Singled Out: Imminent Sonic Destruction's The Knife

Imminent Sonic Destruction

Imminent Sonic Destruction unleashed their new album 'Triumphia' this week and to celebrate we asked Tony Piccoli to tell us the story behind the song "The Knife":

The Knife is by far the heaviest song from our new album "Triumphia" and was purposely written to be the heaviest song. Triumphia is a concept album featuring the story of two characters, one male, one female, fighting incredible odds to get back to each other. One of the obstacles is the main protagonist called "The Fog" which of course is another song from the album. The Fog starts out in the story as exactly that, FOG. The Fog represents a general haziness that prevents our characters from seeing or believing, hindering them off all strength and will. As the story progresses the two characters have found their way to each other, and The Fog takes on a human form in a last ditch effort to stop the good guys with a physical fight. Musically, the song starts quickly. There is no time to be wasted, and the mood is angry, dark and determined.

As the song says, "without hesitation" one of our characters grabs The Knife and immediately takes The Fog's life in a moment of revenge and extreme clarity. This moment, when The Fog is killed is represented at exactly 3:19 with impressive sub bass explosion leading into what is one of my prouder moments as far is guitar solos go. Before this song, I had never really attempted to "shred" in this manner. The Sub explosion that you hear was a slight matter of contention while recording. Our producer Nick Morris was initially against this idea saying that it reminds him of newer electronically influenced metal bands, feeling like it didn't match what we are doing, but in the end, we won, and now everyone can feel the impact of The Knife as well as hear it. The outro, which is heavy and drags along to fill the listeners imagination of a glorious defeat of the The Fog, was purposely written this way to reflect what would be swirling in someone's head after finally destroying their captors.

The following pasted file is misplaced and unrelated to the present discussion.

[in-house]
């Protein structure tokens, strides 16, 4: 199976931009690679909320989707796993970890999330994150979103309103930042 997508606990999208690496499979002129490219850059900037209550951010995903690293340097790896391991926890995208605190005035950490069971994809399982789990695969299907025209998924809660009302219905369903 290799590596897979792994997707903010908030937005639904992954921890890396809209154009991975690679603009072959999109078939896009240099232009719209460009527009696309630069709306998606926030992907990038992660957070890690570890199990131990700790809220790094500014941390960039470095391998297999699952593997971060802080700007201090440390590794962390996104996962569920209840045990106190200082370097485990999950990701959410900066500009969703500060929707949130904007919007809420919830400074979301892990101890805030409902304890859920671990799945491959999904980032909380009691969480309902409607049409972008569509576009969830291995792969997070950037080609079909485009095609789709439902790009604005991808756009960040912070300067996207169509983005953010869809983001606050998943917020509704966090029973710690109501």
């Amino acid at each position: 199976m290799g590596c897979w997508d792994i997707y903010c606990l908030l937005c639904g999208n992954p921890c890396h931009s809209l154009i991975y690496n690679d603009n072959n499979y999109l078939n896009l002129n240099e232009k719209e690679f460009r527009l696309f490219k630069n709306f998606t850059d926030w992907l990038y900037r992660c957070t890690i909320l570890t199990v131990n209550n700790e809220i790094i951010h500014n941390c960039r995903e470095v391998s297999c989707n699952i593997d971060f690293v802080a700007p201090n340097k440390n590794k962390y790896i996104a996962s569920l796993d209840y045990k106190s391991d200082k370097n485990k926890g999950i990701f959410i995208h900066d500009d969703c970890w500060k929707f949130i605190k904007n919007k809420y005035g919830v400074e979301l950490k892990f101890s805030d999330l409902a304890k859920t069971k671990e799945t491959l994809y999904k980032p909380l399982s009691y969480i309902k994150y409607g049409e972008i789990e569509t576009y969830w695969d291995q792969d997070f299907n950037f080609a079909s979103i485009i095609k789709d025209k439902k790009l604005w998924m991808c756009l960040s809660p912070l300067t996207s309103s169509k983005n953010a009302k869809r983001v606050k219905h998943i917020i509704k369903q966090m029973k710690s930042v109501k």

As I finished writing the song, I knew the following song on the album would close it out and was going to sound like what it was, a happy ending. So, I needed to come up with a way to transition this dark, brooding and heavy song into a nice and happy acoustic passage. The solution was simple, a slow climb up into a major scale on the piano. This is truly one of my favorite songs I've written, and is a ton of fun to play live.

Hearing is believing. Now that you know the story behind the song, listen for yourself and learn more about the album right here!


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